Is Rain Fade an Issue for Outernet?


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Rain fade refers primarily to the absorption of a microwave radio frequency (RF) signal by atmospheric rain, snow, or ice, and losses which are especially prevalent at frequencies above 11 GHz. It also refers to the degradation of a signal caused by the electromagnetic interference of the leading edge of a storm front. Rain fade can be caused by precipitation at the uplink or downlink location. However, it does not need to be raining at a location for it to be affected by rain fade, as the signal may pass through precipitation many miles away, especially if the satellite dish has a low look angle.

From 5 to 20 percent of rain fade or satellite signal attenuation may also be caused by rain, snow, or ice on the uplink or downlink antenna reflector, radome or feed horn. Rain fade is not limited to satellite uplinks or downlinks, it also can affect terrestrial point to point microwave links (those on the earth’s surface).

Two models for Rain fade are considered, Crane and ITU. Generally, ITU model is favored by microwave planners. The following is the ITU Rain Fade Map:

RainFadeMap

The scale on the bottom of the map indicates the peak rainfall in mm/hr. with zone A being the mildest and zone Q the harshest. In Panama, we can expect we can expect less than 145 mm/h or fain 99.99% of the time. In parts of the Southern United States, we can expect less than 63 mm/h or fain 99.99% of the time.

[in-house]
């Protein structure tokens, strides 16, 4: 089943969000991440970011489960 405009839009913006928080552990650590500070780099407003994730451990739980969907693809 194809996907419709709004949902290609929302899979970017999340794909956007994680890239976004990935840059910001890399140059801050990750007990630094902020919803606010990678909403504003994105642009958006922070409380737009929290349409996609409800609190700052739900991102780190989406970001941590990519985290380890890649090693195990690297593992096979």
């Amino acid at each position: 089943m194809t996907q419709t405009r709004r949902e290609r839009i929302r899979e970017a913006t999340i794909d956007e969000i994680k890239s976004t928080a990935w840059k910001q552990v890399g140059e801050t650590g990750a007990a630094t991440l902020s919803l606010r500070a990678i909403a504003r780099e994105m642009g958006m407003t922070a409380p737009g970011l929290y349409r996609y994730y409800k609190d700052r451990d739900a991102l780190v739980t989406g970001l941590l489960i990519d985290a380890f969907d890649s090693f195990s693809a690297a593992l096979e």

Wasn’t L-Band A better Frequency?
As far as rain fade is concerned, yes.

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In order to increase capacity, new satellites are using spot beams. Inmarsat is replacing all of its old series 4 satellites and upgrading them with series 5. The problem becomes that geo stationary satellite coverage of ocean areas becomes less.

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The higher the frequency, the higher data rate you can get.
gigabit-fidelity-the-next-generation-wireless-technology-6-638

Where does the military go with man-portable data terminals?
http://www.globalcoms.com/products/manpack-panther-ii/

Conclusion: It’s a big trade-off with many factors. Outernet has been looking for the “sweet spot” Low rain fade, small antenna, higher data rate, low cost, etc. The low end of the Ku-band and X-band is probably ideal.

References:
Wikipedia article on Rain fade
Fade Margin and Rain Faid